For example, it would be very easy to assume that excessive social interaction, the very thing that energises many extroverts, would result in burnout for an introvert. But Social Introverts will be able to handle social situations with relative ease, pleasure and proficiency.

Engaging Introverts are animated communicators with infectious enthusiasm and quite at home on a large stage, so presentations don’t faze them.

Neither are how we typically think of an introvert are they? And both are situations that would probably cause a Classic Introvert to reach burnout really quickly.

Preventative tactics

In our world biased towards extroversion, introverts can feel ‘less than’ for not being consistently on their best game. Introverts themselves will know when their tried and tested recharge methods aren’t working and it’s helpful to be aware of the signs and symptoms of burnout.

These include being more withdrawn than usual, inability to deliver to their usual standard, reduced motivation and ability to focus, lack of mental clarity and impaired decision-making.

As trainers and coaches, we need to make space for the quieter voices rather than forcing them

The best way to tackle burnout is to prevent it. This starts with understanding and owning the strengths of our type of introversion. In that way, we can recognise, and in some cases anticipate, the ‘drains’ so we’re consciously alert to them.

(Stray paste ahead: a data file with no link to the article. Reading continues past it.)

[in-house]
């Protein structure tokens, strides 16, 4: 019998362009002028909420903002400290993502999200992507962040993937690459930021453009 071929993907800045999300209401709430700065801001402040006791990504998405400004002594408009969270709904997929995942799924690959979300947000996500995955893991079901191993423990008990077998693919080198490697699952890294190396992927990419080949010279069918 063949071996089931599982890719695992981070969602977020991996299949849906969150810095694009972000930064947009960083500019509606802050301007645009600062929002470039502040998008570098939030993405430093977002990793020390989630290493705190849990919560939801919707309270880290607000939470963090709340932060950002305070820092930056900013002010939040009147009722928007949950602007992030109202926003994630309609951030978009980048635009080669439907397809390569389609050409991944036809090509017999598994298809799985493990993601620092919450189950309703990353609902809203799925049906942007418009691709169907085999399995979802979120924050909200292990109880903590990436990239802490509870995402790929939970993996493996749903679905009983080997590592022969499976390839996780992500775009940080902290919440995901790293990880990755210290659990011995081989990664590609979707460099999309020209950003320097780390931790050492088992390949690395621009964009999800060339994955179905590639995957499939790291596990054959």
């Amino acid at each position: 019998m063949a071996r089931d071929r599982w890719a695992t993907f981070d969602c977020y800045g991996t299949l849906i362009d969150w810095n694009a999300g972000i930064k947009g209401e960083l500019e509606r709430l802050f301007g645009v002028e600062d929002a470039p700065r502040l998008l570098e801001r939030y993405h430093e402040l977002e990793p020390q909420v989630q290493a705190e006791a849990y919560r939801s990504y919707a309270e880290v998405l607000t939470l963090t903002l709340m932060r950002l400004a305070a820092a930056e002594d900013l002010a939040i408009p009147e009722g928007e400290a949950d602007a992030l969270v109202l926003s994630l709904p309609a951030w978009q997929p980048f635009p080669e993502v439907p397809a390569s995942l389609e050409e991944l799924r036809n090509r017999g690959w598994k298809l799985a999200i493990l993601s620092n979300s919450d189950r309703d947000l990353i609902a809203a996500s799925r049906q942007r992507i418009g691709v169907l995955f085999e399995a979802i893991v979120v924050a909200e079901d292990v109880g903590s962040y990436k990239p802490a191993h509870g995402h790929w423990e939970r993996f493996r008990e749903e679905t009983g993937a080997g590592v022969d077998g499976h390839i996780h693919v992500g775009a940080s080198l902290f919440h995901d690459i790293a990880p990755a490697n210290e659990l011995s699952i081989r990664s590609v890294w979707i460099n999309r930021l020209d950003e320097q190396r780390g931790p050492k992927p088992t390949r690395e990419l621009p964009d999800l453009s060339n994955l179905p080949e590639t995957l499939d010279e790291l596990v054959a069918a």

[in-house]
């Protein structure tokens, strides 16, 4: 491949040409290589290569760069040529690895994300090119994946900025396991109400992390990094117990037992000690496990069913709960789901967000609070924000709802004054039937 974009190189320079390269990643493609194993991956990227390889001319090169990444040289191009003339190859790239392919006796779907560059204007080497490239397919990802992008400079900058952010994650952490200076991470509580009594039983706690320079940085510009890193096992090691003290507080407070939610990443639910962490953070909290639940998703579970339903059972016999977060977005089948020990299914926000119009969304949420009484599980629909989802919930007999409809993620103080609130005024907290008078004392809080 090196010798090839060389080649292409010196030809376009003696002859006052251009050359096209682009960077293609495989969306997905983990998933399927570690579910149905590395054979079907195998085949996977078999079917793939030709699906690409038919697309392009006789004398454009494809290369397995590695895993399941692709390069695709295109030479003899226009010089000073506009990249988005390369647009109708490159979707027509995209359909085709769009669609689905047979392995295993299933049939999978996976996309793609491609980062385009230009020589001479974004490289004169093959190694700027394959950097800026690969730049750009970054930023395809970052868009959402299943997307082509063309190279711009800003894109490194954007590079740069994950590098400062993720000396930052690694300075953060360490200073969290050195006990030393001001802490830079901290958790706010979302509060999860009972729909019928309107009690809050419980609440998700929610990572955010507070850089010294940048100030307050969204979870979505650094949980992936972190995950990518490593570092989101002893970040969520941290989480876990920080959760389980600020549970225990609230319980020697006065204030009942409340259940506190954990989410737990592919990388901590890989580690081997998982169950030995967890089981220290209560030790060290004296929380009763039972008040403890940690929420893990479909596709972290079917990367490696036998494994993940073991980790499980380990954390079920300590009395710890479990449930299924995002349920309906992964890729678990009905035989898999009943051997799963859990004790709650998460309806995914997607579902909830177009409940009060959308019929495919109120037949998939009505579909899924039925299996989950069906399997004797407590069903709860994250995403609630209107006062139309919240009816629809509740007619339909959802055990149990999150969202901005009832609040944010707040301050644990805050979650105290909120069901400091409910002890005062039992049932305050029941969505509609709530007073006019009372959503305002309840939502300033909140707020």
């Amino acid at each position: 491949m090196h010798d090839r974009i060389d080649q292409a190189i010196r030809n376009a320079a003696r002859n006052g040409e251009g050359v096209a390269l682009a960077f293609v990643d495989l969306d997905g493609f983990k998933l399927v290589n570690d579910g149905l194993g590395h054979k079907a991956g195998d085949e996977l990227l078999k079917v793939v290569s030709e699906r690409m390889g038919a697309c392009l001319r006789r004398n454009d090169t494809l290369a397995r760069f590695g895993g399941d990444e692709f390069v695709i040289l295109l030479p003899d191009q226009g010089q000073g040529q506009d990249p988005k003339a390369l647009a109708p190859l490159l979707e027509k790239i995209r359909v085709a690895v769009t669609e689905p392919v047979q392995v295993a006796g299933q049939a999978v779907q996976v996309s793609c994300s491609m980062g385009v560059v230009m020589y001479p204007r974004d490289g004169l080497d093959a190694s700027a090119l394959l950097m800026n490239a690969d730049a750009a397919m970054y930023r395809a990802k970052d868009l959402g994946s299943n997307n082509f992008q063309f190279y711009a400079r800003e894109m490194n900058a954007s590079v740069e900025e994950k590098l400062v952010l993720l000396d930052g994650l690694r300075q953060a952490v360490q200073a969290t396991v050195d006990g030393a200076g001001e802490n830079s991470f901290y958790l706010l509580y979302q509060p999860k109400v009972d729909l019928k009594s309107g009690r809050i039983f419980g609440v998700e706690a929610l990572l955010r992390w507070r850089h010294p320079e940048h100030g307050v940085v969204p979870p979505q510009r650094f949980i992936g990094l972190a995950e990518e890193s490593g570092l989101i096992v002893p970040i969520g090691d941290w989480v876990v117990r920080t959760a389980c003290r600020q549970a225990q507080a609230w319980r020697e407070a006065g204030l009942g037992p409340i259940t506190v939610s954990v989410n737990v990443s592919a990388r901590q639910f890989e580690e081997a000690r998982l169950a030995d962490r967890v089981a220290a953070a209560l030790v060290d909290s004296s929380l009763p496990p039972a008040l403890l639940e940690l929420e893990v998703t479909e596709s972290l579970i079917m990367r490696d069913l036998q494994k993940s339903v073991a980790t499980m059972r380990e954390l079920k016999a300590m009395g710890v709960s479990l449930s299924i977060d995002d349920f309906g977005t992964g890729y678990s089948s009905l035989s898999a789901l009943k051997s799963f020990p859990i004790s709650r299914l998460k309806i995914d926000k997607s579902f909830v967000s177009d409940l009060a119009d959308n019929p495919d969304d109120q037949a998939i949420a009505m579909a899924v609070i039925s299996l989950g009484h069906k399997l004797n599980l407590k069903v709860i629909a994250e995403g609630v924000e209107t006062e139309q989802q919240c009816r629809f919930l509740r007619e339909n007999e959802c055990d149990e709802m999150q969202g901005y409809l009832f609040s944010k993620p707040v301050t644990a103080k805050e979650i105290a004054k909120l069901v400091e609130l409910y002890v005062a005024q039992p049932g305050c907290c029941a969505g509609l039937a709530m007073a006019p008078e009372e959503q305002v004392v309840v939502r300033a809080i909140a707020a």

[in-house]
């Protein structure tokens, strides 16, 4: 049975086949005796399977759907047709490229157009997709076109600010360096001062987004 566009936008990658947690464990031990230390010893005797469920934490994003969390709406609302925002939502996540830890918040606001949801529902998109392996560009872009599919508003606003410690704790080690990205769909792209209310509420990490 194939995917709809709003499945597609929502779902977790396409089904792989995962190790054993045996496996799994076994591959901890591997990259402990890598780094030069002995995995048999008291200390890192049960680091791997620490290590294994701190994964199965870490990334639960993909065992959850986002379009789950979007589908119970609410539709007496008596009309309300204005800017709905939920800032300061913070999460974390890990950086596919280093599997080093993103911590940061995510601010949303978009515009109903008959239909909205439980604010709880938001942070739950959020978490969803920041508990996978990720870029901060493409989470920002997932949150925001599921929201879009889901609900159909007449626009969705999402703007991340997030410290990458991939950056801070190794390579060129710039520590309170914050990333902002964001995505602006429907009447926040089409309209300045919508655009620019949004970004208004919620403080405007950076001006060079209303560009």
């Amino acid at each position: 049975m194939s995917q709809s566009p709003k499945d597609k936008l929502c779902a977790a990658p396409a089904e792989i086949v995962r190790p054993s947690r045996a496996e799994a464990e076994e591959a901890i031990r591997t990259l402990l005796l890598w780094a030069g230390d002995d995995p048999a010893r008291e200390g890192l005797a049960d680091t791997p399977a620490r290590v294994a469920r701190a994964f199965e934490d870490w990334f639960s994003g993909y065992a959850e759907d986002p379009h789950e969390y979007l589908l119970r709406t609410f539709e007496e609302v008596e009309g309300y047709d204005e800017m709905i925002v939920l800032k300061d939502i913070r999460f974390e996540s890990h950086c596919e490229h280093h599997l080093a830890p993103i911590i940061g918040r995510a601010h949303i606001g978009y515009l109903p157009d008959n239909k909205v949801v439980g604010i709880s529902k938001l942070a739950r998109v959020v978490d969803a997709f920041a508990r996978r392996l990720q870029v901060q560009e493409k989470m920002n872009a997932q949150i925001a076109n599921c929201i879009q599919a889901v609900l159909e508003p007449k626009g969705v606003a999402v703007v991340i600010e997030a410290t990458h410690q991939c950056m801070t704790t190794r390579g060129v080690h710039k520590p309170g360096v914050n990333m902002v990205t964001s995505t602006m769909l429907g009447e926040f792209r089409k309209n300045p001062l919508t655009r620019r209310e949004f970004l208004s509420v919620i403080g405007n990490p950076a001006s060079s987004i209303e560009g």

This is followed by an exercise that looks to balance the battery draining factors with relevant and practical coping strategies. These prevention strategies can then be planned and scheduled so they become new ‘norms’ for burnout prevention.

But if prevention is unavoidable, schedule some extended quiet time. Getting out into nature can be very replenishing as can a retreat of some sort.

Explain to friends and family that previously agreed arrangements will need to be changed. The more our nearest and dearest understand about our type of introversion, the less we have to defend our decisions and actions. Take time to help them understand; it’s worth it!

As trainers and coaches, we need to make space for the quieter voices rather than forcing them. Given the right environment, the quietest voices can make the most profound contribution; the one that stops us in our tracks.

Recognise which if any of your practices as an L&D professional are contributing to the overwhelm. Enforced ‘fun’ can be one of them as it is so subjective. Team activities and role-play or ‘real-play’ may also contributing elements.

Of course, we know how important those things can be to the process of learning, so it’s the way they are introduced that makes all the difference.

 



 

And while we can’t make generalisations about the causes of, or fixes for burnout, as professionals we can value this neurodiversity and create a more inclusive, considerate culture for our learners.

So, take a look at your training and coaching practices. Where are you showing extroversion bias that may be inhibiting development and contributing to the overwhelm and burnout of introverts?

And if you’re an introvert, build in sufficient recovery time between client interventions to minimise the chances of your own burnout.

 

About the author

Joanna Rawbone is the founder of Flourishing Introverts